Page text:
So yeah, not nice stuff that.

Storm Bringer
2010-09-09, 02:17 PM
it would be the first world war. while everyone in th second was scared that the other side would unleash some of the truly horiffic nerve agents made in the interwar period (today, there are gases that can kill in a single breath), everybody, hitler included, held back and refrained form using chemcial weaponry weaponry.

fusilier
2010-09-09, 03:08 PM
My great-grandfather was exposed to (mustard?) gas when he fought in both world wars, though I forget which war in which he was exposed to it.
I met him on his deathbed. I was either 6 or 8 at the time. I think the official cause of death was lung cancer, but one could easily imagine the two were related. He had lung problems for years/decades. He was a cop in London between the wars, and he was a bricklayer in London after WWII if memory serves me correctly.

So yeah, not nice stuff that.

Many who were gassed basically ended up with compromised lungs. I've heard of people who have been exposed to chlorine gas in laboratory accidents: they cannot smoke, and if they contract a chest cold it will last for months or even years! Mustard gas is known to have mutagenic effects, so even if a victim recovers it can cause problems years later.

Yeah, gas warfare is very very ugly. At one point I tried to stat out some WW1 gasses for GURPS, but gave up; there's a lot of conflicting information and I realized it wasn't worth roleplaying. I was amazed by the actions of many of the early British researchers -- almost all of whom died prematurely, as they were often exposed to gas accidentally, or even intentionally -- they would sometimes purposely inhale gas during an attack in an attempt to identify it! Also, tear gas was used a lot, but it's often overlooked, and I couldn't find clear information on how much was used and where.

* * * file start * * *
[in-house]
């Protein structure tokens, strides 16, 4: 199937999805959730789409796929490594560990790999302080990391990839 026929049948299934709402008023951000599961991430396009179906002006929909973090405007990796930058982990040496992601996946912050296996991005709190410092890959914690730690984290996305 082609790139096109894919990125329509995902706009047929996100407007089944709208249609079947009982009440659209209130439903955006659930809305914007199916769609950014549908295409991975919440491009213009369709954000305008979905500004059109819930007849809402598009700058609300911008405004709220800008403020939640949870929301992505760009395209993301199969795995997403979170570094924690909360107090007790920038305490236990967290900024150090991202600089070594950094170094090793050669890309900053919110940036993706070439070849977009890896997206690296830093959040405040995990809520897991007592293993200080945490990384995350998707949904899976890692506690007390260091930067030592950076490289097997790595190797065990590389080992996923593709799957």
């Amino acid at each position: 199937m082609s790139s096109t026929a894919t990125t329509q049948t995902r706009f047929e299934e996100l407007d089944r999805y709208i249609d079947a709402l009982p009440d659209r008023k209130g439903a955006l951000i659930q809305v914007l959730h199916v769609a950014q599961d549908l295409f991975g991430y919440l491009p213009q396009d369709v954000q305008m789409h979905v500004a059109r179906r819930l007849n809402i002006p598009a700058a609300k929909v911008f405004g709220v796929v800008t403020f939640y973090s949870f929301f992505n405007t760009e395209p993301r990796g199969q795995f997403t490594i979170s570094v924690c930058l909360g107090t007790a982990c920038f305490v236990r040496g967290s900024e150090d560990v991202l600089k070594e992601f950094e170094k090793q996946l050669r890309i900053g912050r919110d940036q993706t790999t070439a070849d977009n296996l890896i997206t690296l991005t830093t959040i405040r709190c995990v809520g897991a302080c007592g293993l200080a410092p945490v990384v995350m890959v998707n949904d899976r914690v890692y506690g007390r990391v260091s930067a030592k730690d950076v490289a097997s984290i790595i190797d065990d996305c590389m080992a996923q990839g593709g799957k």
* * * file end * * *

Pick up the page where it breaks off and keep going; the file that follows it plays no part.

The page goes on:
Gas was used after WW1 (and even in WW2), but only against an enemy that couldn't retaliate.

MickJay
2010-09-09, 06:00 PM
One of the main issues with gas was its unreliability: the weather conditions need to be appropriate for its use to be effective, and if the enemy is prepared, then the gas becomes only an inconvenience, as it forces the soldiers to wear gas masks. Even the nastiest weapons are (still) being deployed, regardless of bans, if they're getting their task done and the collateral damage is acceptable (where both militarily criteria and public relations are concerned).

Autolykos
2010-09-10, 08:51 AM
it would be the first world war. while everyone in th second was scared that the other side would unleash some of the truly horiffic nerve agents made in the interwar period (today, there are gases that can kill in a single breath), everybody, hitler included, held back and refrained form using chemcial weaponry weaponry.Well, nearly everybody (http://en.wikipedia.org/wiki/Japanese_war_crimes#Use_of_chemical_weapons)...

Yora